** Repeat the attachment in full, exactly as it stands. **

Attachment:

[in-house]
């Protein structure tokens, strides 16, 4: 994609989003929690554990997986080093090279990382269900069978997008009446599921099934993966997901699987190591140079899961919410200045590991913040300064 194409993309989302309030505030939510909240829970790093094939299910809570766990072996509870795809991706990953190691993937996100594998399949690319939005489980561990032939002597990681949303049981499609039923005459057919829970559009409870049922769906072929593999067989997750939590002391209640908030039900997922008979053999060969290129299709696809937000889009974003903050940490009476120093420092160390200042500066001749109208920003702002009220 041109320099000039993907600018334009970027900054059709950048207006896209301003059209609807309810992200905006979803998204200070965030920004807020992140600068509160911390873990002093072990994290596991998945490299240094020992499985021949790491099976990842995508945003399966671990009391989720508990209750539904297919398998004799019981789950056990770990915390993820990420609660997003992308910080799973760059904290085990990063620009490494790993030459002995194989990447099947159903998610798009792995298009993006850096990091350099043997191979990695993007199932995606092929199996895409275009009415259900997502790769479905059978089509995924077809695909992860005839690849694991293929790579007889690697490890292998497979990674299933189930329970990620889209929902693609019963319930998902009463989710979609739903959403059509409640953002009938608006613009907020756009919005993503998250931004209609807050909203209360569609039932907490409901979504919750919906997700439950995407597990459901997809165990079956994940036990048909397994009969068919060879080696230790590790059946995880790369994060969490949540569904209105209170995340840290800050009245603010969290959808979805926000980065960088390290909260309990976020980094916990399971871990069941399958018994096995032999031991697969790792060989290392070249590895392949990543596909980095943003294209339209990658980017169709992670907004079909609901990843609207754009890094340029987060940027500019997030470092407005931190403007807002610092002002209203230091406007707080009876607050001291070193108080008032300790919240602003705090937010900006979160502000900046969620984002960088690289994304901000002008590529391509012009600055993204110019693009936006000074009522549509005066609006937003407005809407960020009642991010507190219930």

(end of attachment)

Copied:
[in-house]
């Protein structure tokens, strides 16, 4: 994609989003929690554990997986080093090279990382269900069978997008009446599921099934993966997901699987190591140079899961919410200045590991913040300064 194409993309989302309030505030939510909240829970790093094939299910809570766990072996509870795809991706990953190691993937996100594998399949690319939005489980561990032939002597990681949303049981499609039923005459057919829970559009409870049922769906072929593999067989997750939590002391209640908030039900997922008979053999060969290129299709696809937000889009974003903050940490009476120093420092160390200042500066001749109208920003702002009220 041109320099000039993907600018334009970027900054059709950048207006896209301003059209609807309810992200905006979803998204200070965030920004807020992140600068509160911390873990002093072990994290596991998945490299240094020992499985021949790491099976990842995508945003399966671990009391989720508990209750539904297919398998004799019981789950056990770990915390993820990420609660997003992308910080799973760059904290085990990063620009490494790993030459002995194989990447099947159903998610798009792995298009993006850096990091350099043997191979990695993007199932995606092929199996895409275009009415259900997502790769479905059978089509995924077809695909992860005839690849694991293929790579007889690697490890292998497979990674299933189930329970990620889209929902693609019963319930998902009463989710979609739903959403059509409640953002009938608006613009907020756009919005993503998250931004209609807050909203209360569609039932907490409901979504919750919906997700439950995407597990459901997809165990079956994940036990048909397994009969068919060879080696230790590790059946995880790369994060969490949540569904209105209170995340840290800050009245603010969290959808979805926000980065960088390290909260309990976020980094916990399971871990069941399958018994096995032999031991697969790792060989290392070249590895392949990543596909980095943003294209339209990658980017169709992670907004079909609901990843609207754009890094340029987060940027500019997030470092407005931190403007807002610092002002209203230091406007707080009876607050001291070193108080008032300790919240602003705090937010900006979160502000900046969620984002960088690289994304901000002008590529391509012009600055993204110019693009936006000074009522549509005066609006937003407005809407960020009642991010507190219930």